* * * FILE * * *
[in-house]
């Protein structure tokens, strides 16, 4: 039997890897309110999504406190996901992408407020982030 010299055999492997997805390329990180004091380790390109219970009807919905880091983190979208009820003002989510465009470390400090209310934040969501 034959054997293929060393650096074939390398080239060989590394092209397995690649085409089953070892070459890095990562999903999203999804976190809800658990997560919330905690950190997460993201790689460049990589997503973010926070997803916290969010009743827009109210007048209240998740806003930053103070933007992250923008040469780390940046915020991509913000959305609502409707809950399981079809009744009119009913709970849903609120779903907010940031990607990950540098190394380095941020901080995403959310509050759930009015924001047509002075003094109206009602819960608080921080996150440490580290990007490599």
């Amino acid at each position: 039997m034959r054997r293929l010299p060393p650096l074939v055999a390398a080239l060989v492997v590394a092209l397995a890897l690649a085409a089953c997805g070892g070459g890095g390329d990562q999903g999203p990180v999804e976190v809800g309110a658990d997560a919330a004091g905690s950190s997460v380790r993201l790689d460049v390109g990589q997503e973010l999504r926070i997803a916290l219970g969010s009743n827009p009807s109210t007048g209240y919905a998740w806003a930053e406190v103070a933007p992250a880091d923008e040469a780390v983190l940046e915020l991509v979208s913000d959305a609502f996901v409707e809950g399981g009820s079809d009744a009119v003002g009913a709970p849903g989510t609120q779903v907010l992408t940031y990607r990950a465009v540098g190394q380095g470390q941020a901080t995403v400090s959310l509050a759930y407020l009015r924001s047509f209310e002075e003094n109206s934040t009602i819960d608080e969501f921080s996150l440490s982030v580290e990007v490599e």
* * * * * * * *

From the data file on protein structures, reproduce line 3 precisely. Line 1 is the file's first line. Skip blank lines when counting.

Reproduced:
């Amino acid at each position: 039997m034959r054997r293929l010299p060393p650096l074939v055999a390398a080239l060989v492997v590394a092209l397995a890897l690649a085409a089953c997805g070892g070459g890095g390329d990562q999903g999203p990180v999804e976190v809800g309110a658990d997560a919330a004091g905690s950190s997460v380790r993201l790689d460049v390109g990589q997503e973010l999504r926070i997803a916290l219970g969010s009743n827009p009807s109210t007048g209240y919905a998740w806003a930053e406190v103070a933007p992250a880091d923008e040469a780390v983190l940046e915020l991509v979208s913000d959305a609502f996901v409707e809950g399981g009820s079809d009744a009119v003002g009913a709970p849903g989510t609120q779903v907010l992408t940031y990607r990950a465009v540098g190394q380095g470390q941020a901080t995403v400090s959310l509050a759930y407020l009015r924001s047509f209310e002075e003094n109206s934040t009602i819960d608080e969501f921080s996150l440490s982030v580290e990007v490599e």